Egg-Freezing Boutiques Aim to Attract the Younger Generation
While egg-freezing clinics aren't new, they have become increasingly popular over the last few years, with more women turning to them as a backup option during these challenging and uncertain times.
And egg-freezing boutiques—with their spa-like facilities and more affordable pricing plans—are the latest trend.
Egg-freezing's rise in popularity
Egg-freezing was first introduced in the 1990s to preserve the fertility of young women undergoing cancer treatment. But during this time, there was not enough data, so it remained an experimental procedure that was only offered to patients with certain illnesses.
Then, in 2012, the American Society for Reproductive Medicine (ASRM) and the Society for Assisted Reproductive Technology (SART) announced it would no longer be experimental. This was a big turning point that would allow women to freeze their eggs for nonmedical-related issues.
Women looking to delay having children due to personal reasons would now have the option of expanding their family in the future, when the time is right. According to USC Fertility, there has been a lot of success, with approximately 5,000 babies born from frozen eggs.
The boutique business owners focus on the feminist nature of egg-freezing: Women can now take their family-planning options into their own hands.
"This could be because limited social interaction and dating opportunities mean that people are looking for a backup option," Díaz-García continued, "but also worries about an uncertain economy and the pandemic's effect on health services could mean that both singles and couples would prefer to wait it out."
There are increasing worries about the future and the impact that environmental disasters could have on the younger generation. Egg-freezing can offer peace of mind and a solution to this growing problem, enabling women to make the decision that is right for them and their circumstances.
What boutiques offer
The cold clinic of old is being replaced with a new, friendlier setting: the egg-freezing boutique.
As more young people are freezing their eggs, egg-freezing boutiques are competing to attract the masses with youthful, Instagram-worthy aesthetics. These trendy boutiques even offer charging stations, coworking spaces and bubbly drinks. Some boutiques host events where women can join together, drink champagne and learn about their fertility options. The boutique business owners focus on the feminist nature of egg-freezing: Women can now take their family-planning options into their own hands.
Egg-freezing boutiques focus on appealing to the needs of their Millennial and Gen Z clientele with safe and welcoming environments that allow women to relax and feel at ease. Margaret Ryan, head of communications for Kindbody, described the clinics as being "warm and inviting, with approachable physicians, located in high traffic [areas], where consumers live and work."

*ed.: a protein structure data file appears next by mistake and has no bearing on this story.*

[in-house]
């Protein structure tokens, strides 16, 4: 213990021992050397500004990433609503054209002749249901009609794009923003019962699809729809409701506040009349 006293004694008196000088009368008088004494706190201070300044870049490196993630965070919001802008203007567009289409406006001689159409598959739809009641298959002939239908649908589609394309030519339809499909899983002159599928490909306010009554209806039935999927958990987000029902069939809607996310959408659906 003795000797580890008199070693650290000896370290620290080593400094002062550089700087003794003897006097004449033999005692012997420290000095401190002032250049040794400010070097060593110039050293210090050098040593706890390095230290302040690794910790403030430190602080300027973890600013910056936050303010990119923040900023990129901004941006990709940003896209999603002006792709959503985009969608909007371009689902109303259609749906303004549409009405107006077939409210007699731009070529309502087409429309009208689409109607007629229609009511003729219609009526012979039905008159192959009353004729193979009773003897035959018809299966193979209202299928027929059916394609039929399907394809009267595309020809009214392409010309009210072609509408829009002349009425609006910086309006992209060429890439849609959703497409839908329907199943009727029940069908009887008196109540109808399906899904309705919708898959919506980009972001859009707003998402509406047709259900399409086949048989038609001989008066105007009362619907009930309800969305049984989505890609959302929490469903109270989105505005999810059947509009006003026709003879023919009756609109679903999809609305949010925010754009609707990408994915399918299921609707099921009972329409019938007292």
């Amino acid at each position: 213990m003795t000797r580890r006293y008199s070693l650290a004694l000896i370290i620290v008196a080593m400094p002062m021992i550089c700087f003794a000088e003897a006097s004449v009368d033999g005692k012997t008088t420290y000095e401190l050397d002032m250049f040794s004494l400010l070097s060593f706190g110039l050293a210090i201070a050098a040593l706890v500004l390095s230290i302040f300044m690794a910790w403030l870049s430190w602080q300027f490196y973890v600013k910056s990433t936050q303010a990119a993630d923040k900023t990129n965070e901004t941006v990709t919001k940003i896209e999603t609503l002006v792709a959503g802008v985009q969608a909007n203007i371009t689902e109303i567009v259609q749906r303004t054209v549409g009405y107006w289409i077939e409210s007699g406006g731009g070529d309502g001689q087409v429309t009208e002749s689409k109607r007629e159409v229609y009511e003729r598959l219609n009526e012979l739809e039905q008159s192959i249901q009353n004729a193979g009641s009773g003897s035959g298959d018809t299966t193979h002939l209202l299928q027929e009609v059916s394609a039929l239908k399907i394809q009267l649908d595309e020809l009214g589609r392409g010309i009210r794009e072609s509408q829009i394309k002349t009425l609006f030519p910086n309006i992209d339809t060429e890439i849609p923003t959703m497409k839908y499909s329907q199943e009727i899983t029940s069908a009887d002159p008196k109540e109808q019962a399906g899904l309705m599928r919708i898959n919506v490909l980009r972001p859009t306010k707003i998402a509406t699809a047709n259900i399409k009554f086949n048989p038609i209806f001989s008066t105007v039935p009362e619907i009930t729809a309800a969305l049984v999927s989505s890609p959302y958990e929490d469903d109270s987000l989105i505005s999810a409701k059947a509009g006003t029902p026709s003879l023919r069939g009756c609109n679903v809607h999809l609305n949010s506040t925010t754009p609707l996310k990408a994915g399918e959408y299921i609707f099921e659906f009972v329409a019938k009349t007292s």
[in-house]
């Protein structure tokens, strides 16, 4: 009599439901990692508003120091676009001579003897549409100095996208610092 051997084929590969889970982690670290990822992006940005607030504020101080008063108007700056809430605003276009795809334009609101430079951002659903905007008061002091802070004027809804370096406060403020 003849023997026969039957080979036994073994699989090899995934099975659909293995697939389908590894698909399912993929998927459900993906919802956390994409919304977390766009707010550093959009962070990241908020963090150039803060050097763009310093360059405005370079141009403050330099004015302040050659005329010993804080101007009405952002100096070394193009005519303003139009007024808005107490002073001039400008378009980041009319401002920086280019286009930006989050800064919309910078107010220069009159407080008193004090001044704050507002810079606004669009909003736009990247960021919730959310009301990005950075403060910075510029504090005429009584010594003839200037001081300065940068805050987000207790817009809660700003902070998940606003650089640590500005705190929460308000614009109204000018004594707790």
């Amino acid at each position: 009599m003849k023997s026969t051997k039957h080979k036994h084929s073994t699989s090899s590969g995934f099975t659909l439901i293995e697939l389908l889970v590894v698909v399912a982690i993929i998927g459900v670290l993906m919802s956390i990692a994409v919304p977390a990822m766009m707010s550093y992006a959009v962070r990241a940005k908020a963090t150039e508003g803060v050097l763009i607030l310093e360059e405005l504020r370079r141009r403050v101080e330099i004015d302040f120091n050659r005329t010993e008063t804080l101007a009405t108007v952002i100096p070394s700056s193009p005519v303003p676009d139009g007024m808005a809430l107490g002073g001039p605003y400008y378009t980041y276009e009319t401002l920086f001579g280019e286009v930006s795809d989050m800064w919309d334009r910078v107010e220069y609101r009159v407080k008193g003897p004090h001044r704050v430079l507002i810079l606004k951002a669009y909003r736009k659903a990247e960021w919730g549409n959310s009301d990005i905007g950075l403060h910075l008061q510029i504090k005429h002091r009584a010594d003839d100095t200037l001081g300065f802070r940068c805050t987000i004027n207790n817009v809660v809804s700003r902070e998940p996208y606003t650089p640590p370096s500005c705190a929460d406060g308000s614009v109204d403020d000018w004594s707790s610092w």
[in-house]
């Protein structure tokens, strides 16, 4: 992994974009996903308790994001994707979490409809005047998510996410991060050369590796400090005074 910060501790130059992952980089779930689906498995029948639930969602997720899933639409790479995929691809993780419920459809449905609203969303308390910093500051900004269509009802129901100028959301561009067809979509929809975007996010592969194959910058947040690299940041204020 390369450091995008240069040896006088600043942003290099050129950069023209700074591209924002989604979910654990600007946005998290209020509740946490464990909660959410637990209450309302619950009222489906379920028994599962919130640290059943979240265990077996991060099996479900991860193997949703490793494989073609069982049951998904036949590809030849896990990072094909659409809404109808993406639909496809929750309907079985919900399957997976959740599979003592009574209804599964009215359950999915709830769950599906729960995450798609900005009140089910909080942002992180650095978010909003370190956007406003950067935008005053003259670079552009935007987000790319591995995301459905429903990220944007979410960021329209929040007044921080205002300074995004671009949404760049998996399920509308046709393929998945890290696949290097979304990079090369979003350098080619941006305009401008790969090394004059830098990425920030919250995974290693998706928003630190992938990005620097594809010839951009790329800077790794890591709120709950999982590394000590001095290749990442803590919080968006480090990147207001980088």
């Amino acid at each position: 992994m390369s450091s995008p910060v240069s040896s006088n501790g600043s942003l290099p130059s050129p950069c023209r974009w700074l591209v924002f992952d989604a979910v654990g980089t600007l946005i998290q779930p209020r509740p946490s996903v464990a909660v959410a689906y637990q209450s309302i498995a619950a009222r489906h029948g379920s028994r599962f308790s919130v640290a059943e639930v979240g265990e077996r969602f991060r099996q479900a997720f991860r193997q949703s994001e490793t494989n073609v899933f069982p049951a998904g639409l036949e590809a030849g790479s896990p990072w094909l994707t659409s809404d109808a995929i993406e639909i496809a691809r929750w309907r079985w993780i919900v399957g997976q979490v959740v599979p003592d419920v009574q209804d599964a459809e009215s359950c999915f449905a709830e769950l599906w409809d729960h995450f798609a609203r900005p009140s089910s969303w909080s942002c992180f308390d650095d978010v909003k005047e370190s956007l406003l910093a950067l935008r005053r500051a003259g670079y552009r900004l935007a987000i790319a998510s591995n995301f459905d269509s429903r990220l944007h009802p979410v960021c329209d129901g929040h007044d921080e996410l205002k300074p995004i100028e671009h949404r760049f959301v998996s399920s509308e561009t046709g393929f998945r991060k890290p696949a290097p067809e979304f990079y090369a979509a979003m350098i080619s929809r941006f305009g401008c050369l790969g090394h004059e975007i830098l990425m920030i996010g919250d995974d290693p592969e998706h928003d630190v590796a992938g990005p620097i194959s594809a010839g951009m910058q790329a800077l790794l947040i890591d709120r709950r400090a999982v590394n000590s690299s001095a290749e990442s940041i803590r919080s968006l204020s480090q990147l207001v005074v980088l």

The cost of egg-freezing is high and can vary extensively—and it's often not covered by insurance. This price is dependent on the type of clinic, the location of the clinic, the price of medications and the number of cycles you undergo. Because the cost is so prohibitive, many boutiques offer payment plans or discounts on services.
Extend Fertility offers a complimentary fertility assessment that involves a blood test and a consultation with a doctor. This gives you the chance to ask about the procedure and discuss any concerns you may have. Prelude Fertility offers flexible and transparent monthly payment plans that include fertility checks, screenings and any medications needed throughout the treatment. Meanwhile, Kindbody has "up to 30 percent savings on fertility services," according to Ryan.
What to consider
Before undergoing treatment, you should check the credentials of the clinic, read the reviews and ask to see their proven results. A good clinic will give you all of the answers you need, so you leave feeling safe and thoroughly satisfied.
"A low-cost treatment is an attractive offer, but you should make sure they also have the right level of experience to support you," Díaz-García advised. "Egg-freezing is a complex medical procedure: It's best to leave this responsibility to safe hands."
Egg-freezing involves a similar process as in vitro fertilization (IVF), in which daily injections will need to be self-administered. There are emotional and physical effects on the body, so you should ask for help and support during and after treatment.
You will need to take into account your age, lifestyle, and any medical conditions you have. Freezing your eggs doesn't guarantee a successful pregnancy, and a good clinic will clearly communicate that.
"Freezing eggs works best when you're younger and naturally more fertile, so we recommend that people do it before the age of 35 if they can," Díaz-García said. "As a guideline, if you freeze 15 eggs before you turn 35, your chance of having a baby (known as a live birth) is nearly 70 percent. If you freeze 15 eggs after the age of 35, this drops to 38 percent."